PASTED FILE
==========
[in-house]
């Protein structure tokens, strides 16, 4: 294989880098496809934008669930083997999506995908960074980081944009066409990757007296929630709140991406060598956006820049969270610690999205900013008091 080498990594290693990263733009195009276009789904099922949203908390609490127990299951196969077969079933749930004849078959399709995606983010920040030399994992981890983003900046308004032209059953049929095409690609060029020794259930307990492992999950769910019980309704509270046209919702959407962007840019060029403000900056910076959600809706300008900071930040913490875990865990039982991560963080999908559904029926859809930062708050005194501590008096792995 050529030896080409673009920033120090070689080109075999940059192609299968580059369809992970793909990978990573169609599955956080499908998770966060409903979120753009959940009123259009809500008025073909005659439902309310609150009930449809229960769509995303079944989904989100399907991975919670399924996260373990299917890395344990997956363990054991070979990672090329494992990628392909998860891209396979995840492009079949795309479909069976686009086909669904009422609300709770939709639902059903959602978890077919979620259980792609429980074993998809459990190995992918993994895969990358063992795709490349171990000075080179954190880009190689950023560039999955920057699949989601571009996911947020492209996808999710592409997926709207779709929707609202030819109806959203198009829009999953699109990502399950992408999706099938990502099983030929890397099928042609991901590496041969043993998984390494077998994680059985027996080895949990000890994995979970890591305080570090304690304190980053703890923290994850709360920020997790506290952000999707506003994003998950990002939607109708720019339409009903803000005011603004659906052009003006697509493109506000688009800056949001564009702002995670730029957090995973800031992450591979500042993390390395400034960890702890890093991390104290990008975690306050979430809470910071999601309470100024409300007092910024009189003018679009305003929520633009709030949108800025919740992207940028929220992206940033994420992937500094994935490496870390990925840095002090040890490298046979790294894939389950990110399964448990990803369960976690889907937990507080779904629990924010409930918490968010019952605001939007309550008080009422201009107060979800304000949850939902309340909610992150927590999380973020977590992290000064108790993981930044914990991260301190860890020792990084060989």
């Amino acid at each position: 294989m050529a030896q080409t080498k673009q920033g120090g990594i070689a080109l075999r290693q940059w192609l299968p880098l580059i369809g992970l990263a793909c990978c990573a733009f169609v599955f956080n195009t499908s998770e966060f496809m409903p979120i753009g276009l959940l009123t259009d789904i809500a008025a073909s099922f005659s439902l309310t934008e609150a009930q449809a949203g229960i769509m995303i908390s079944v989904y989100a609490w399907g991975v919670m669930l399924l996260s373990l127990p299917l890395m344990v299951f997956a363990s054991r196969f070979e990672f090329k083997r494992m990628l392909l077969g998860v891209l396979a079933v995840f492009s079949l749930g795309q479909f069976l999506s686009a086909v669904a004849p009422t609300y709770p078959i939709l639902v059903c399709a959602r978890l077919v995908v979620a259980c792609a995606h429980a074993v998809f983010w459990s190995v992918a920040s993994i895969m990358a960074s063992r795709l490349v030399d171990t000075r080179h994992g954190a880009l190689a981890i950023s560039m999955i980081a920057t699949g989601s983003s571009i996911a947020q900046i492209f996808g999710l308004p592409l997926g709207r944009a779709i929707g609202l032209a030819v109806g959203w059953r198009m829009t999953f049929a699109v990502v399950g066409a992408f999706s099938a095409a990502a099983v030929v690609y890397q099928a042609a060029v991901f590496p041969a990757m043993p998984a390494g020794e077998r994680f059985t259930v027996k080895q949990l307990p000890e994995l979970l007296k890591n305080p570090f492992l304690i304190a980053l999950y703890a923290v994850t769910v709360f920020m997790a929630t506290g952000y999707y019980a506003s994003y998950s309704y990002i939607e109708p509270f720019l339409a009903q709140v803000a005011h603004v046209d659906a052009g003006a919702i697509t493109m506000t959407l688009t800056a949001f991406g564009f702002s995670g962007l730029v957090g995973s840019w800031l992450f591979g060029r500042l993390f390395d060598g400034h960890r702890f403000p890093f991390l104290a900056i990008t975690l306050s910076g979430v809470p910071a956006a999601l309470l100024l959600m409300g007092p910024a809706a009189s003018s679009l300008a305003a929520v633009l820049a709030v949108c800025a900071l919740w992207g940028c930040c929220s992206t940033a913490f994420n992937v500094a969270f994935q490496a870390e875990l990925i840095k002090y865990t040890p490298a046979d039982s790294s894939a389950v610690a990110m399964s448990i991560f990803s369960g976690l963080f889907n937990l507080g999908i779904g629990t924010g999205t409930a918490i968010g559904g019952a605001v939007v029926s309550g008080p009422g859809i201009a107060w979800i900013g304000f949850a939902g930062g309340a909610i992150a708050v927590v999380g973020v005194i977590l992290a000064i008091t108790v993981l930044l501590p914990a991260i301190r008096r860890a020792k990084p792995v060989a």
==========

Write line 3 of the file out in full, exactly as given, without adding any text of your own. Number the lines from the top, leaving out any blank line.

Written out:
């Amino acid at each position: 294989m050529a030896q080409t080498k673009q920033g120090g990594i070689a080109l075999r290693q940059w192609l299968p880098l580059i369809g992970l990263a793909c990978c990573a733009f169609v599955f956080n195009t499908s998770e966060f496809m409903p979120i753009g276009l959940l009123t259009d789904i809500a008025a073909s099922f005659s439902l309310t934008e609150a009930q449809a949203g229960i769509m995303i908390s079944v989904y989100a609490w399907g991975v919670m669930l399924l996260s373990l127990p299917l890395m344990v299951f997956a363990s054991r196969f070979e990672f090329k083997r494992m990628l392909l077969g998860v891209l396979a079933v995840f492009s079949l749930g795309q479909f069976l999506s686009a086909v669904a004849p009422t609300y709770p078959i939709l639902v059903c399709a959602r978890l077919v995908v979620a259980c792609a995606h429980a074993v998809f983010w459990s190995v992918a920040s993994i895969m990358a960074s063992r795709l490349v030399d171990t000075r080179h994992g954190a880009l190689a981890i950023s560039m999955i980081a920057t699949g989601s983003s571009i996911a947020q900046i492209f996808g999710l308004p592409l997926g709207r944009a779709i929707g609202l032209a030819v109806g959203w059953r198009m829009t999953f049929a699109v990502v399950g066409a992408f999706s099938a095409a990502a099983v030929v690609y890397q099928a042609a060029v991901f590496p041969a990757m043993p998984a390494g020794e077998r994680f059985t259930v027996k080895q949990l307990p000890e994995l979970l007296k890591n305080p570090f492992l304690i304190a980053l999950y703890a923290v994850t769910v709360f920020m997790a929630t506290g952000y999707y019980a506003s994003y998950s309704y990002i939607e109708p509270f720019l339409a009903q709140v803000a005011h603004v046209d659906a052009g003006a919702i697509t493109m506000t959407l688009t800056a949001f991406g564009f702002s995670g962007l730029v957090g995973s840019w800031l992450f591979g060029r500042l993390f390395d060598g400034h960890r702890f403000p890093f991390l104290a900056i990008t975690l306050s910076g979430v809470p910071a956006a999601l309470l100024l959600m409300g007092p910024a809706a009189s003018s679009l300008a305003a929520v633009l820049a709030v949108c800025a900071l919740w992207g940028c930040c929220s992206t940033a913490f994420n992937v500094a969270f994935q490496a870390e875990l990925i840095k002090y865990t040890p490298a046979d039982s790294s894939a389950v610690a990110m399964s448990i991560f990803s369960g976690l963080f889907n937990l507080g999908i779904g629990t924010g999205t409930a918490i968010g559904g019952a605001v939007v029926s309550g008080p009422g859809i201009a107060w979800i900013g304000f949850a939902g930062g309340a909610i992150a708050v927590v999380g973020v005194i977590l992290a000064i008091t108790v993981l930044l501590p914990a991260i301190r008096r860890a020792k990084p792995v060989a």